Here’s a great question:
“What if I’m non-judgmental with others, but they are judgmental towards me? What happens when I’m willing to let go of my need to frame the other party as wrong, but the other party is not willing to let go of THEIR need to see ME as wrong?”
I tend to be very non-judgmental, but I have found myself in many situations where other people needed me to be wrong.
I kept getting frustrated with such people because I wanted them to buy into my non-judgmental philosophy. In essence, I was being judgmental about their refusal to be non-judgmental.
I eventually had to come to grips with the fact that if I was really going to let go of my need for other people to be wrong, then I had to let go of my belief that it is wrong for someone to believe the opposite.
In other words, logical consistency demands me to affirm that it’s not wrong for anyone to believe that I am wrong.
I may not see myself in the way they see me, but that’s okay. I don’t need to condemn their condemnation of me.
If someone is busy condemning me, then THEY may have a difficult time focusing on what THEY truly need. But that’s not MY problem unless I MAKE it my problem by trying to change who they are. I can still focus on what I need without getting THEM to become a nonjudgmental person.
This way of looking at things allows me to stay focused on what truly matters to me without getting caught up in a sideline fight over the ethics of someone else’s behavior.
If I genuinely feel remorse about something, I will own it.
If it’s an issue I don’t really care about and a simple “I’m sorry” will make it easier for everyone, then maybe I’ll soothe them with a bit of diplomacy.
In most cases, I’ll just let them be right in their own eyes and, as long as I get what I need from the situation, it doesn’t really matter what they think.
Most forms of condemnation tend to disappear, anyway, when we stay calm and refuse people’s debate bait (no pun intended).
If, however, I find myself in an extreme situation where someone is trying to guilt-trip me or manipulate me and I feel very passionate about my innocence and I have too much to lose by conceding their point, I simply say something like this:
I understand, appreciate, and respect where you’re coming from. Your feelings are absolutely valid and if I were in your shoes I would probably react and feel the same way as you.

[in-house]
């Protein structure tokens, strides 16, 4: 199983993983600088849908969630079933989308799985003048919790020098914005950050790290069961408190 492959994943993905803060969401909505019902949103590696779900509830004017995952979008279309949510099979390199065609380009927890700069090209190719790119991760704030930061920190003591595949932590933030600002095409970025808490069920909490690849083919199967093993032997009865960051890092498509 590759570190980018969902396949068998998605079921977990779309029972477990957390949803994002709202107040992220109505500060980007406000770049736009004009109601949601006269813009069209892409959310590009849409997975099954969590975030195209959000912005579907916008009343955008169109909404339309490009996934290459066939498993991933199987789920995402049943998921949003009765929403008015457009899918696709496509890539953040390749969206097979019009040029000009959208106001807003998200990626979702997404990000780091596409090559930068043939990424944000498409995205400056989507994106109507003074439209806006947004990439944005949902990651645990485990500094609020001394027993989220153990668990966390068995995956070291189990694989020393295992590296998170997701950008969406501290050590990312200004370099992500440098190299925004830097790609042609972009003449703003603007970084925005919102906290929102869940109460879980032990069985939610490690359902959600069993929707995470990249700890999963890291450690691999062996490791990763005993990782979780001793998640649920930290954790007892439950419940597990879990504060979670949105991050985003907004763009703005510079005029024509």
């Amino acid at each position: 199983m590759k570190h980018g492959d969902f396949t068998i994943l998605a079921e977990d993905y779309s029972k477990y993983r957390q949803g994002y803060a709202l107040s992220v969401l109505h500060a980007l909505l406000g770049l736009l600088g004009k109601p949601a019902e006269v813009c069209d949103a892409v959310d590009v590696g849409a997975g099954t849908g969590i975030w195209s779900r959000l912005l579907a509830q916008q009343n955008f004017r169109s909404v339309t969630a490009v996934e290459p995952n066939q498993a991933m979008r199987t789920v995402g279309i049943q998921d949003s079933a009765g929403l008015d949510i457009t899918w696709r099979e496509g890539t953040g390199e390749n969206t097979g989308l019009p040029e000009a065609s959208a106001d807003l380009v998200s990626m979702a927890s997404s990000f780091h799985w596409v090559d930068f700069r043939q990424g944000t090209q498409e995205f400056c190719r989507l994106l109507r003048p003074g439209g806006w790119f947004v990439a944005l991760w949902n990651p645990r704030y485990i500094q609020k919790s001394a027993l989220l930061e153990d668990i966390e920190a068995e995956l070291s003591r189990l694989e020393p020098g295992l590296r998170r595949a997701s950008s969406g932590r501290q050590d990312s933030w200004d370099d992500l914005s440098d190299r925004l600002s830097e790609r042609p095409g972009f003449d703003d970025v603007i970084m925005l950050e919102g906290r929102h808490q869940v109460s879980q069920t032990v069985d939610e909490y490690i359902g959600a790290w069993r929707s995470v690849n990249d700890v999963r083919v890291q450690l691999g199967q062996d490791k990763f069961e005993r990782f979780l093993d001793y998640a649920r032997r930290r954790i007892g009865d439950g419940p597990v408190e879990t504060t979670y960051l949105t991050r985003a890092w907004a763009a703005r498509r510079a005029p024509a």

However, I have my own feelings and perspectives and those are no less valid.
My differences do not make you wrong or crazy or anything like that, but if your goal is to get me to cooperate with you, then you need to understand the following; I am not willing to be wrong for you and if you need me to be wrong, then I have to respectfully terminate this conversation.
If you can set aside the debate about who’s right or wrong, however, then I am willing to work with you to help find a solution.
I’m on your team.
I want you to be happy. I want you to get what you want. I’m ready to help you make that happen.
But if you need me to take ownership of something I don’t feel responsible for as a prerequisite for my cooperation, then I can’t help you.
I would love to move past this argument and start using my creativity to brainstorm a few ways in which we can co-create the results you want.
How about you? Do you want to skip the right & wrong debate so we can figure out a way to make things easier for you?”
It’s your call.
If they want to keep arguing (which is very rare IF I communicate effectively), I exit stage left. If they want to work together, I rollup up my sleeves and go to work.
That’s my two cents on how to forget about right and wrong when you’re interacting with those who refuse to do the same.
To Read FORGET ABOUT “RIGHT & WRONG” Part I, click here.